With the back-to-school season well underway, we’re taking a look at how families can use this time to reset and shape new routines to prevent burnout
Just like that, the summer holidays are over and as we see the beginnings of autumn, we also see children returning to school. Despite the buzz in the air from the kids, it can also be a time of doubt for parents who are faced with the dreaded early starts and school runs - and that’s all before they start their own working day.
It’s six o'clock and you’ve probably grabbed your first of many coffees that’ll get you through the morning. After ushering everyone out of bed and trying to get them ready, you’re faced with the great breakfast debate - who’s having what cereal and in what coloured bowl? Hair, teeth, coats, bags, shoes, and a whirlwind of multitasking later, you’re finally ready to head out the door for the school run until… “I need the toilet!” All before 8:30am.
As exciting as it can be watching your child grow, the back-to-school season can also be a time of heightened emotions for parents. The truth is, after a long summer and perhaps a lovely family holiday, the struggle of going back to work is real, let alone doing the school run too. Upon returning to work, you might be expected to remain positive and breezy, when actually you’ve already faced your battles for the day and it’s not even 9am.
Luckily, there are some things you can do as a family that can help ease the hustle and bustle of the school morning routine.
Tips for resetting your school routine
1. Plan ahead
This seems easier said than done. The last thing you want to do after a long day at work is get everything sorted for the following morning, but your mind and body will thank you for it.
Try to establish an early evening routine before you wind down for some much-needed family time by gathering everything you and the kids need for the following day - does homework need to be completed? Make sure school bags are packed, lunch boxes are at the ready and you could even set out plates, bowls, and cutlery in time for breakfast.
You might also want to leave coats, bags, and shoes at the front door to save time (and the panic of trying to find that one missing shoe buried at the back of the cupboard). To really make the most of it, encourage the children to get involved in the evening routine, such as making lunchboxes together. This will not only give them some independence but also allows you to spend time with them catching up on their day.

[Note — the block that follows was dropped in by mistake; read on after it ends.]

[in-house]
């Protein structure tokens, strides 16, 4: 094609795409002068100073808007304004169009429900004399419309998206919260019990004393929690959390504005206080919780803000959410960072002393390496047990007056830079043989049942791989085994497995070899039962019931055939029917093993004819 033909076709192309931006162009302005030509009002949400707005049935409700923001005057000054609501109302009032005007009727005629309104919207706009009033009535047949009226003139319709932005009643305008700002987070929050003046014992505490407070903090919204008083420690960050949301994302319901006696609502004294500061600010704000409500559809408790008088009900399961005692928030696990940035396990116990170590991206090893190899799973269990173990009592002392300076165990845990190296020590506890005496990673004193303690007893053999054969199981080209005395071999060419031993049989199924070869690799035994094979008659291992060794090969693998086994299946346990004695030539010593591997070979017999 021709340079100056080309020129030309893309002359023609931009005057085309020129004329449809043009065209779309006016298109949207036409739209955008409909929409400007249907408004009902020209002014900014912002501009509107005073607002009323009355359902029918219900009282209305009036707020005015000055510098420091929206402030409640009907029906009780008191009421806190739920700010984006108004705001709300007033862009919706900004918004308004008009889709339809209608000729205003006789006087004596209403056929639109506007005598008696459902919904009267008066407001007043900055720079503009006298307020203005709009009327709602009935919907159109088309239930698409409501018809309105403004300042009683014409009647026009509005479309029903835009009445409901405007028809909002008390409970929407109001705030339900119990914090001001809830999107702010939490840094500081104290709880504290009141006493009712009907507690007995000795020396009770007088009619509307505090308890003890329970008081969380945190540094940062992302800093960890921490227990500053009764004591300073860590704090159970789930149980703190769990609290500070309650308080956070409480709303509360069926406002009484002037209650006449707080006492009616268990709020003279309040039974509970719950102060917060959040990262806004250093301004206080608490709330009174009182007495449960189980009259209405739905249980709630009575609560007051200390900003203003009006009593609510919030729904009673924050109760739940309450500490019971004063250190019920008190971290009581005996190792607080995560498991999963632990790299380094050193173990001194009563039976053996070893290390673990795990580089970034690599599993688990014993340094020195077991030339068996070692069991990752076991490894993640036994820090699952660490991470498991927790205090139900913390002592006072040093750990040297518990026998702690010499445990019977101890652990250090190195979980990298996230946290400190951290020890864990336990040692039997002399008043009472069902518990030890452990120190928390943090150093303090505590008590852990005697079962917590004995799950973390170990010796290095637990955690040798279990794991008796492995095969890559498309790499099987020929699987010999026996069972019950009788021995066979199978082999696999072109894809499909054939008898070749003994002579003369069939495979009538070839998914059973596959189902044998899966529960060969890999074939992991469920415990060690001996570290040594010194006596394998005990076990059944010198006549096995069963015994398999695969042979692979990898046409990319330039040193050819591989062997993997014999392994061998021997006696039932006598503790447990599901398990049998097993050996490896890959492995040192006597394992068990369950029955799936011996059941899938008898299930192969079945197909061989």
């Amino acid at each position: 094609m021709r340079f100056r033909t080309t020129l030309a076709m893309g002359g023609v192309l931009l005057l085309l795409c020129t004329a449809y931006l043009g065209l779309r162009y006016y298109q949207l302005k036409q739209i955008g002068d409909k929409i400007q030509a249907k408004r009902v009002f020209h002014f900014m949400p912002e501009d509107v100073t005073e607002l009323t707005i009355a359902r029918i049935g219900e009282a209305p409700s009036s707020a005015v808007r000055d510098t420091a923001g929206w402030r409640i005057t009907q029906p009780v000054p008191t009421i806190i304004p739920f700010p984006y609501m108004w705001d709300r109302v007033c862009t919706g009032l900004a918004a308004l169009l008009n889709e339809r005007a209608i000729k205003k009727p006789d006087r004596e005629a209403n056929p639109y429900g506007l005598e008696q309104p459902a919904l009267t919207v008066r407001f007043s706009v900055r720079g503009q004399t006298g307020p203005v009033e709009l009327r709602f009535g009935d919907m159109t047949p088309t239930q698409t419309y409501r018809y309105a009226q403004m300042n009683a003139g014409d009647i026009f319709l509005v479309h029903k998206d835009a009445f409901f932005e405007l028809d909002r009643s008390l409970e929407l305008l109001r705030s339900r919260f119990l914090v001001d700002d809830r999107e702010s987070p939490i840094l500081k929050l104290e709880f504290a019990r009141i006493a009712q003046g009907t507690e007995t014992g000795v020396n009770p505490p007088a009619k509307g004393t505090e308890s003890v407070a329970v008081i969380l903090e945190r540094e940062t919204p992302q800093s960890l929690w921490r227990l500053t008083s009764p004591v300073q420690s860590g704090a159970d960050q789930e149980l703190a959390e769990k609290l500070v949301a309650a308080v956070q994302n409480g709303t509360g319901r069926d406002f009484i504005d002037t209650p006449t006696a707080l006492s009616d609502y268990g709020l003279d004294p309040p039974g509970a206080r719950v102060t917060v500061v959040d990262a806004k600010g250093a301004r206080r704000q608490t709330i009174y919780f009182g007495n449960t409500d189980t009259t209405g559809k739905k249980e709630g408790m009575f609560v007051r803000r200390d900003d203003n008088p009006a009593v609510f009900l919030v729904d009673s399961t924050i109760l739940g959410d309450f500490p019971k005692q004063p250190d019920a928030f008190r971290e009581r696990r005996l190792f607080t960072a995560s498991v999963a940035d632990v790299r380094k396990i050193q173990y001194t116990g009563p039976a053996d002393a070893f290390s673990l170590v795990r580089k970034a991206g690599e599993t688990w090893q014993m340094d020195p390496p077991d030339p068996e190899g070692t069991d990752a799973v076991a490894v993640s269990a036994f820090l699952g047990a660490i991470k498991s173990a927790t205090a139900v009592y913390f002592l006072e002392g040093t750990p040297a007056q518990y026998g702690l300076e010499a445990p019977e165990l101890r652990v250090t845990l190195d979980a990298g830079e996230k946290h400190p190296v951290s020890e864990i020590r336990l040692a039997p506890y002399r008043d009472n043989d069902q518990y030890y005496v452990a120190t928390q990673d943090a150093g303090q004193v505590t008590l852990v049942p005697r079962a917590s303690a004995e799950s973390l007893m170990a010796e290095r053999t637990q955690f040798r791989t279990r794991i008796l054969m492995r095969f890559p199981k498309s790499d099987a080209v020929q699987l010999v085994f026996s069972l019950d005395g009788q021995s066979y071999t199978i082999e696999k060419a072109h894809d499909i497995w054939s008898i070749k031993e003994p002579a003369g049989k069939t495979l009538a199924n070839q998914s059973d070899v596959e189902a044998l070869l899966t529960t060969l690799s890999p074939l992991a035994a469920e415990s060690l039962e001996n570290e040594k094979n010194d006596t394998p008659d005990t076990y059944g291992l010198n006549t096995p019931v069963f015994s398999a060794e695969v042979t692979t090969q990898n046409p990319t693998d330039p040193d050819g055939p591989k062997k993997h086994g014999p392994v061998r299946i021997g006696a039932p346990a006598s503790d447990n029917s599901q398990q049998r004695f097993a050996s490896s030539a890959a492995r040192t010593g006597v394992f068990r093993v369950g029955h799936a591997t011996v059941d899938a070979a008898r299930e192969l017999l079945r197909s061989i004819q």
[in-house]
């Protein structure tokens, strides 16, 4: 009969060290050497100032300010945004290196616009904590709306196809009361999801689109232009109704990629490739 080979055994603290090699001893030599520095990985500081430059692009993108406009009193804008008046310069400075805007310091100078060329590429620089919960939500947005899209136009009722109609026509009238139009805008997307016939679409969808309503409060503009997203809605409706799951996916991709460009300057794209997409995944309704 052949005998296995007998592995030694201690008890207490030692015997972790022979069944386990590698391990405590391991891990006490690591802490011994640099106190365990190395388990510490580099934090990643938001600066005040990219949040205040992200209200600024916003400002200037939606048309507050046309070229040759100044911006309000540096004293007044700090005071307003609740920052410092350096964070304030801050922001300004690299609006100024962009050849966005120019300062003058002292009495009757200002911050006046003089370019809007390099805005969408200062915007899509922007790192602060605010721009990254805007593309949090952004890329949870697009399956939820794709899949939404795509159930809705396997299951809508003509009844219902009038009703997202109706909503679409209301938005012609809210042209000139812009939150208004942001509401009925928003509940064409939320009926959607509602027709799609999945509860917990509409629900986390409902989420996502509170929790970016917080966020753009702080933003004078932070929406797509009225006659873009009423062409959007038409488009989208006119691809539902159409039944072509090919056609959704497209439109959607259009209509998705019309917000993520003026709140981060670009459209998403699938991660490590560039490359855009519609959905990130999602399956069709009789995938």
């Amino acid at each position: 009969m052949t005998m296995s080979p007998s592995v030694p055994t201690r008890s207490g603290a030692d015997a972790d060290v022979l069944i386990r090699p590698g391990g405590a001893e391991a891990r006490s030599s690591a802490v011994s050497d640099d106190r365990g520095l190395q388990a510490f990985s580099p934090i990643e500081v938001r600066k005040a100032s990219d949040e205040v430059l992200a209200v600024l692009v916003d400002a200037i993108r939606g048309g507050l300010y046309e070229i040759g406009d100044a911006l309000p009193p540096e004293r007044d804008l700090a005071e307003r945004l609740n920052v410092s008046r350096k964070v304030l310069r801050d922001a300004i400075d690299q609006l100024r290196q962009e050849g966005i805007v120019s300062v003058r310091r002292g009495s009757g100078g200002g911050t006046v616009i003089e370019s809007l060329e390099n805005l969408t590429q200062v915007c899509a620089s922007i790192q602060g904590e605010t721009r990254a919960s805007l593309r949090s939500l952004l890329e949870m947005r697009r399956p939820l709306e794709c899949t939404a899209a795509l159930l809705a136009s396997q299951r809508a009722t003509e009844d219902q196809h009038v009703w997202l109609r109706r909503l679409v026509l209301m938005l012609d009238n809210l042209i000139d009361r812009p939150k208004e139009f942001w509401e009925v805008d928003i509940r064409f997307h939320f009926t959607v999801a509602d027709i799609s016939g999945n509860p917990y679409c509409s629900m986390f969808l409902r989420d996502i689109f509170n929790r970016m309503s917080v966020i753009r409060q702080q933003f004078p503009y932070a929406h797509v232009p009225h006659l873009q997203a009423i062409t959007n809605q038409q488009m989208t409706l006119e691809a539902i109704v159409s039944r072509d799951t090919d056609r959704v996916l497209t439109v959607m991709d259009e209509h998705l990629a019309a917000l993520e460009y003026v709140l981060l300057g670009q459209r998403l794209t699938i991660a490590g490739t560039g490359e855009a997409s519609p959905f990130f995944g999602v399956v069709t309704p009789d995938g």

2. Meal plan
The above also applies to preparing dinners. Batch cooking is a great way to ensure the whole family is getting hearty, nutritious meals at a fraction of the time it would normally take to cook them. You could spend some time at the weekend thinking about what you’d like to eat that week and store it in the freezer. This makes for a quick and easy way to whip up dinner for the whole family, whilst still allowing for ‘you time’.
Struggling for inspiration? Try these batch-bake recipes.
Throughout the week, make sure you prioritise doing the things that really need to be done, and toss those that can wait to the side. The easiest way to keep track of this is by writing a to-do list. Maybe you need to do the laundry or have been putting off booking your MOT?
Where possible, you can also ask for help from the kids - like encouraging them to put their clothes away or tidy their room. As a working parent with a family, it doesn’t matter if you haven’t got everything done you’d hoped. Prioritising allows you to feel like you’re keeping on top of things whilst stopping your physical and mental health from being overloaded.
In this video, Dr Julie Smith discusses everyday ways to manage stress and prevent burnout.
4. Schedule downtime
The school holidays are over, but that doesn’t mean you can’t switch off and relax. In fact, ensuring you’re still taking time out to spend with your family and to care for yourself is one of the most effective ways you can look after your wellbeing and support a healthy work/life balance.
Ensuring we’re well rested allows our internal batteries to recharge and refocus and keeps you feeling energised and motivated. Taking time out doesn't just have to mean relaxing in front of the TV or having a bubble bath. You might want to go for a walk, read for half an hour, or do some meditation. Perhaps your family has a TV programme you all like to watch together or you enjoy a games night? Make time for quality time.
5. Be honest
Remember to acknowledge that being a parent is a full-time job in itself. If you’re struggling to stay productive at work or feeling like you’re lacking energy, (particularly if you're going back to the office after working at home) talk to your boss or colleagues. You won’t be the only one feeling this way at this time of the year.
Try to take these tips into the workplace - planning your time and prioritising your workload. If you’re feeling overwhelmed, it’s best to speak up about it sooner rather than waiting until you’re completely burnt out.
By resetting your back-to-school routine, the morning mayhem will hopefully be a little calmer. The goal here is to think of time-saving tricks that’ll get you out the door in as stress-free a way as possible. That’s not to say it’ll always go to plan - life happens - but it will make the transition from the Summer holidays easier.
If you still feel as though you’re missing structure in your day, you could consider reaching out to a life coach. Life coaches can offer support in a variety of areas, including burnout, families, and work/life balance and can help you navigate the new school year.
- Tips to help yourself out of burnout
- Read more on parental burnout
- Mind - Dealing with burnout
- Navigating back-to-school with Childline
- Resources to help school transitions - Young Minds